Further consolidation could be set to sweep through the Australian wealth management industry, with market participants increasingly speculating that some of the struggling mid-tier brokers look like takeover targets.
Yesterday, UBS vehemently denied reports in DataRoom that it was looking to hive off part or all of its wealth management arm. But senior industry sources are saying fresh consolidation is inevitable.
Invast Financial chief market analyst Peter Esho said it was “a matter of when, not if” consolidation swept the mid-tier sector. Another senior market analyst, who requested anonymity, stressed the high fixed costs of running a retail brokerage.
“It is clear that there are too many retail brokers in the market,” the analyst said. "There are a lot which aren’t making any money."
The wealth management market is dealing with significant structural changes, with self-managed super funds becoming increasingly favoured by high-net-worth clients, who were formerly bread and butter customers for brokers.
A number of brokers had expressed hope some months ago that the post-GFC market malaise had run its course but despite the recent rally in equities markets, trading volumes have remained low.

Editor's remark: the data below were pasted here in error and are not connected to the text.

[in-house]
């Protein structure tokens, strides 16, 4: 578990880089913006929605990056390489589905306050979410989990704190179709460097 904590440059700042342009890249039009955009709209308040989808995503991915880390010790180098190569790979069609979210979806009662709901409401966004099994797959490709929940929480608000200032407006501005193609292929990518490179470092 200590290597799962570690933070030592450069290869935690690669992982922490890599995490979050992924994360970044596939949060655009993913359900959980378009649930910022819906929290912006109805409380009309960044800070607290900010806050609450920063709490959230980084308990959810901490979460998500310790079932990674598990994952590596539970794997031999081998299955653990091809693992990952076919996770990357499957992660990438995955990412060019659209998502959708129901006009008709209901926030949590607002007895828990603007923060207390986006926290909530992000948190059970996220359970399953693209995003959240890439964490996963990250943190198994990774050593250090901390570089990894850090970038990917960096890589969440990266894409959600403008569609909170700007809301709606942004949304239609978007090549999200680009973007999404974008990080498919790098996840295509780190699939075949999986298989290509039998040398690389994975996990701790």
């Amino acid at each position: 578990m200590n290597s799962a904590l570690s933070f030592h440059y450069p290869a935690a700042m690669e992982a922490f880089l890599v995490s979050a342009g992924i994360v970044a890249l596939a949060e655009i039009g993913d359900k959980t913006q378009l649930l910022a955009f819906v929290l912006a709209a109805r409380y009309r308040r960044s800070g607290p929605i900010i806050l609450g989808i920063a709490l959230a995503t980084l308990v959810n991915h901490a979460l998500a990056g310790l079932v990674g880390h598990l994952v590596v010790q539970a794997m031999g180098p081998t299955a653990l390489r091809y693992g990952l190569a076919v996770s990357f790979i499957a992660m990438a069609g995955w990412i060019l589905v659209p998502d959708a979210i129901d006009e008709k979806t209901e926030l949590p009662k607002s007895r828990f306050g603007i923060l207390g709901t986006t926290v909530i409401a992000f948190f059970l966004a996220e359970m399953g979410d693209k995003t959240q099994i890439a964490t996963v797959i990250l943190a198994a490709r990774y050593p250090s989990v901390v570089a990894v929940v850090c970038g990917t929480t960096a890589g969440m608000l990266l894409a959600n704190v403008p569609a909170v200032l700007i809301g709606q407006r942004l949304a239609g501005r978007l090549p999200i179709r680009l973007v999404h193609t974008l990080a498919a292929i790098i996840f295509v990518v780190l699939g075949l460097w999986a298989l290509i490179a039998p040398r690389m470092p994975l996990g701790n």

Private client brokers have also been hit by new onerous requirements for financial advice, which have increased costs and paperwork around compliance. They have courted the government to wind back the Future of Financial Advice (FOFA) legislation.
The brokerage industry has been struggling since ill-timed broker listings in 2007 from Wilson HTM, Austock and Bell Financial Group. Later consolidation saw Patersons Securities absorb the listed William Noall, while the ANZ bought out its remaining interest in internet broker Etrade. After that, Bell Potter took over privately-held Southern Cross while Austock sold its broking arm to Intersuisse.
A squeeze in broking margins forced loss-making stockbroker Wilson HTM, which is 19.9 per cent owned by Deutsche Bank, to lay off 14 people last month. Following the redundancies, Wilson HTM has 13 analysts serving the small to mid-cap part of the market. The stock exchange-listed company declared a loss of $1.6 million for 2012-13.
Given the struggles facing mid-tier private clients, it is unlikely that any deal would involve large sums of money, making a takeover a relatively risk-free proposition for some of the stronger industry players.
Mr Esho said Bell Potter Securities was in a strong position to buy.
“Bells are the most active in soliciting others (brokers) to sell their businesses," another industry source said.